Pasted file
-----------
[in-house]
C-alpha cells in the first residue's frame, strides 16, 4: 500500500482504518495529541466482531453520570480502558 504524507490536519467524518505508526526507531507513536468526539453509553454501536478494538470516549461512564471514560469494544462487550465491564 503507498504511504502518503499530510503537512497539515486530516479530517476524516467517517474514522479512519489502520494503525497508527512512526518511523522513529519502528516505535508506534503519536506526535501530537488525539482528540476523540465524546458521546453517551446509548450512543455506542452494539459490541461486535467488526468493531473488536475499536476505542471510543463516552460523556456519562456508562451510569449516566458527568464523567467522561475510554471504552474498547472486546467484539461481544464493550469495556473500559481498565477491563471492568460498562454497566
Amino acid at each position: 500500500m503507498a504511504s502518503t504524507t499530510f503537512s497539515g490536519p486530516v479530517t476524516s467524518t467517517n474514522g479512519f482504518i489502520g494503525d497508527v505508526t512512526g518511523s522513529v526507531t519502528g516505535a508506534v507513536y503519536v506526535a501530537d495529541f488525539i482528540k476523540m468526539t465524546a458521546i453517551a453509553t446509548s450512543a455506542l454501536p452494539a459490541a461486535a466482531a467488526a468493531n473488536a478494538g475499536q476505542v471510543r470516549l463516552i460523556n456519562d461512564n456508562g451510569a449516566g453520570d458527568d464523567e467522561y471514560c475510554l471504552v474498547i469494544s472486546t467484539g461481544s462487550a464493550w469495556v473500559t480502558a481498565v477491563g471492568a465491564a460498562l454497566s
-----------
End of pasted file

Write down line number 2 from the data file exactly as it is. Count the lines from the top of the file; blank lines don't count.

C-alpha cells in the first residue's frame, strides 16, 4: 500500500482504518495529541466482531453520570480502558 504524507490536519467524518505508526526507531507513536468526539453509553454501536478494538470516549461512564471514560469494544462487550465491564 503507498504511504502518503499530510503537512497539515486530516479530517476524516467517517474514522479512519489502520494503525497508527512512526518511523522513529519502528516505535508506534503519536506526535501530537488525539482528540476523540465524546458521546453517551446509548450512543455506542452494539459490541461486535467488526468493531473488536475499536476505542471510543463516552460523556456519562456508562451510569449516566458527568464523567467522561475510554471504552474498547472486546467484539461481544464493550469495556473500559481498565477491563471492568460498562454497566